No good news yet for Turkey
From Moscow, the news for Turkey was not good. Russian President Vladimir Putin chided Turkey and President Tayyip Erdoğan in particular during a Dec. 17 press conference because of the Russian jet downed by a Turkish jet as it crossed to Turkey from Syrian airspace. Challenging Turkey to violate Syrian airspace now protected by brand new Russian S-400 missiles, Putin said he did not expect normalization in relations with the current Turkish leadership unless his conditions, which included an apology, were met.
The news from Washington was not that good either. During a telephone conversation with Iraqi Prime Minister Haidar al-Abadi, U.S. Vice President Joe Biden apparently said Turkey should withdraw all “unauthorized” troops from Iraq. That is after an attack on the Turkish military training camp in Bashiqa near Mosul by the Islamic State of Iraq and the Levant (ISIL) on Dec. 16 following Turkey’s withdrawal of some of its troops there on Dec. 15 upon Baghdad’s request (Turkish troops have been training Iraqi troops since last March with the aim of ending the ISIL occupation of Mosul). Biden’s request was not in line with the stance of the Turkish government. Prime Minister Ahmet Davutoğlu had said after the ISIL attack that Turkish troops (now in the Kurdistan Regional Government in northern Iraq) would stay until the Iraqi government provided security for the trainers. So news from Baghdad is not bright for Ankara either.
News from within Turkey is also not inspiring any optimism, unfortunately. The military announced that 23 outlawed Kurdistan Workers’ Party (PKK) militants were killed in security operations and clashes in the last few days. Photos of tanks were taken on the streets of southeastern Diyarbakır, Cizre and Silopi, which are under partial or total curfew. Erdoğan vowed to continue the fight until the PKK gave up its “policy of ditches,” referring to the outlawed group’s tactic of digging ditches and raising barricades to prevent security forces from entering their strongholds, with the aim of creating liberated zones. Erdoğan thinks the PKK has been trying to copy its “canton” established in the Syrian town of Kobane by the Turkish border for towns in Turkey.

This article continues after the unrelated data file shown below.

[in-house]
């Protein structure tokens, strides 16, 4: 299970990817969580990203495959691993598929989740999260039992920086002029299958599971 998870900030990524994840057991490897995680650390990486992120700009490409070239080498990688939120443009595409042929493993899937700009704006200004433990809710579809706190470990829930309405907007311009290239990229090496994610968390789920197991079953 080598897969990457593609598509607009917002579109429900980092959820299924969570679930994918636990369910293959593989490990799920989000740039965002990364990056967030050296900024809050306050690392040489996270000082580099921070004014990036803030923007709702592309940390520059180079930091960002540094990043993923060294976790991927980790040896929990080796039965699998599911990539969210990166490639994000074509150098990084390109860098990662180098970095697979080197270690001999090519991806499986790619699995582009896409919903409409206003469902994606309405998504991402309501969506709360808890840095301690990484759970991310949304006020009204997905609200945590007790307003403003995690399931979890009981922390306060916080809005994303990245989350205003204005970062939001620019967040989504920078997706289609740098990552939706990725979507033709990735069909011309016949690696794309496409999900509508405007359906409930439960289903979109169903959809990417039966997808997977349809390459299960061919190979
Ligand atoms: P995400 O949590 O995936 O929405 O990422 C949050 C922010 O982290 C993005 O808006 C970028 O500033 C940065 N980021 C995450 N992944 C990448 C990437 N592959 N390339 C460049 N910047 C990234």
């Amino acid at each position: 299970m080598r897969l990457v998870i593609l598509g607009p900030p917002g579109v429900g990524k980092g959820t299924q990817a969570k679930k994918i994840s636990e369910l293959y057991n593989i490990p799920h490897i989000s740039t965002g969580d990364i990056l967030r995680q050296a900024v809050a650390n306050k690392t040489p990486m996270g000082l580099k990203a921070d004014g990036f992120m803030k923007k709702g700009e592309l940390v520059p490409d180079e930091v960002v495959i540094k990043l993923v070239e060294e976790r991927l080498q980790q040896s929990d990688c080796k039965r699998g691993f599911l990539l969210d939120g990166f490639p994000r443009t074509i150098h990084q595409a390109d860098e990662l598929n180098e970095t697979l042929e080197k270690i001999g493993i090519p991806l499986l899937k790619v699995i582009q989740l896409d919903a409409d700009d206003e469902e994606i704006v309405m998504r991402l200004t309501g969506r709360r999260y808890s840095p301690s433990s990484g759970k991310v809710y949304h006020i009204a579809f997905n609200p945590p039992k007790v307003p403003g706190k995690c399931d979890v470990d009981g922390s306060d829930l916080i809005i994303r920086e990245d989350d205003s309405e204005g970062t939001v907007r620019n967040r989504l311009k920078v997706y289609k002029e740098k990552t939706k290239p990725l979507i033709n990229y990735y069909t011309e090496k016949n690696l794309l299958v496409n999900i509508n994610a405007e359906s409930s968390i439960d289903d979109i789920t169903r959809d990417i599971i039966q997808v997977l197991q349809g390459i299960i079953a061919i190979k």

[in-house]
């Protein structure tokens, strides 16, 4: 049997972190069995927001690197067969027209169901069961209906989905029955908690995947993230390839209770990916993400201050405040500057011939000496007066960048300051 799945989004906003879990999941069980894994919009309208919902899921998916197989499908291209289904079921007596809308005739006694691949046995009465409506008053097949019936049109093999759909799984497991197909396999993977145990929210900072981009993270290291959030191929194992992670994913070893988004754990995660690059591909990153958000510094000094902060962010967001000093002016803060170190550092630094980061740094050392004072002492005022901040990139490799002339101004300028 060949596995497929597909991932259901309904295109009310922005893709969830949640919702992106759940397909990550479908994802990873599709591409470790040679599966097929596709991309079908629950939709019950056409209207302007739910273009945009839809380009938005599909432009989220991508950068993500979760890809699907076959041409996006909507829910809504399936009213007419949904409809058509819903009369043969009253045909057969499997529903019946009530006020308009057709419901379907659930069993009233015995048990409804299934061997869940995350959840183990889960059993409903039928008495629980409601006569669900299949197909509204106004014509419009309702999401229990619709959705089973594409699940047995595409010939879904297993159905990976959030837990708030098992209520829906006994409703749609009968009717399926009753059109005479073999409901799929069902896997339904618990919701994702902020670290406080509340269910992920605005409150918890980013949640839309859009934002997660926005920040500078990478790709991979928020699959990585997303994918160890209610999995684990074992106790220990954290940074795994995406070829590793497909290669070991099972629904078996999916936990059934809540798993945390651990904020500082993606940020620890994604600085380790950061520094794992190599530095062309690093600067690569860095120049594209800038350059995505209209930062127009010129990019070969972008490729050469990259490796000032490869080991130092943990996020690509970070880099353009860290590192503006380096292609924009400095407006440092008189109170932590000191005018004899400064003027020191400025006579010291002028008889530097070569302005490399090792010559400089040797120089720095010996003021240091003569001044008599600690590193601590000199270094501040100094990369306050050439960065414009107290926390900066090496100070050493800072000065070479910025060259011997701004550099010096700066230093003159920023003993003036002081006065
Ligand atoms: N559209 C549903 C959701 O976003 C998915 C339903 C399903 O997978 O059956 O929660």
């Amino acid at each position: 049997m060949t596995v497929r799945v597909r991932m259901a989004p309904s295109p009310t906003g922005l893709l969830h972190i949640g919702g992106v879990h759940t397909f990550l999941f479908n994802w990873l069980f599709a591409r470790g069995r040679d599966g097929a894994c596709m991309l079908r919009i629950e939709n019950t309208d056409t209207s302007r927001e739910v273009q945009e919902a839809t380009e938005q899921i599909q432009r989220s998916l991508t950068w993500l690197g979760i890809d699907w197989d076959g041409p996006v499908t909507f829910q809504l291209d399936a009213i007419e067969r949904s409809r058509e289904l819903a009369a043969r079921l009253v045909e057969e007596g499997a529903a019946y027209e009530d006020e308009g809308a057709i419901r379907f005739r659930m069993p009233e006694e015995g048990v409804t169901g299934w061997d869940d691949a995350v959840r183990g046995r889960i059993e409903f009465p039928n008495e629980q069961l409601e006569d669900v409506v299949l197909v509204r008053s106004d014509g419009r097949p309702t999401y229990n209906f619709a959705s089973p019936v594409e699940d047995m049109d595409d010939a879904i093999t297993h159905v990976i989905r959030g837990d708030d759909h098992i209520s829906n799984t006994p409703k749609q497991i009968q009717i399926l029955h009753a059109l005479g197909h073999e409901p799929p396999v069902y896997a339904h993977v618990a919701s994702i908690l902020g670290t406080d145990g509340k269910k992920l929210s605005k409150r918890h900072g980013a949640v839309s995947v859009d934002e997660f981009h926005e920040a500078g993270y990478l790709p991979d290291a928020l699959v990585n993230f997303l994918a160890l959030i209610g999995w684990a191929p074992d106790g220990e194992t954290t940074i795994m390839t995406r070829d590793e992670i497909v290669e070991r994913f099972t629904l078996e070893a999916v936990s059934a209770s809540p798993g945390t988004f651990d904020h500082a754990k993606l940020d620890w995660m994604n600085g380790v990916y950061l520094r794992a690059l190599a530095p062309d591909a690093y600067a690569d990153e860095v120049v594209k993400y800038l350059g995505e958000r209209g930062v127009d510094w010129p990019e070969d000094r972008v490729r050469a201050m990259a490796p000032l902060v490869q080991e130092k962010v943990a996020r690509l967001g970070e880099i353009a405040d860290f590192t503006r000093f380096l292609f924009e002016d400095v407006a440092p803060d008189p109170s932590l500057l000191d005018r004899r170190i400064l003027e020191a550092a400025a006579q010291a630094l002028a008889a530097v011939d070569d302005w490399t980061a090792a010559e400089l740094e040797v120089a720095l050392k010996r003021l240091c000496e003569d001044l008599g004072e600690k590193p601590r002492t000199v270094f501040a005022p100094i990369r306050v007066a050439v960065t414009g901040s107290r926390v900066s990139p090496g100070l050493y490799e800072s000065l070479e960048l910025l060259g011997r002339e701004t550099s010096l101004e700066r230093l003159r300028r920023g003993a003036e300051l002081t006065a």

The Syrian civil war, the Turkish government’s involvement in it and its negative effects can be seen in almost every aspect of Turkish life now, even in the fields with the potential for good news, such as the reactivation of relations with the European Union, thanks to the Syrian refugee influx into EU countries. The visit Davutoğlu paid to Brussels was originally hoped to fulfil one of Turkey’s conditions for full cooperation on refugees, namely that it was to be invited to EU Council meetings (as it used to be) as a candidate country.
But in the last two days it was announced to be an invitation for a meeting with eight leaders of “like-minded countries.” Davutoğlu’s program was over before the EU Council meeting started and Davutoğlu had to return to his hometown Konya in order to attend the annual rituals marking the anniversary of the death of the Sufi poet Rumi.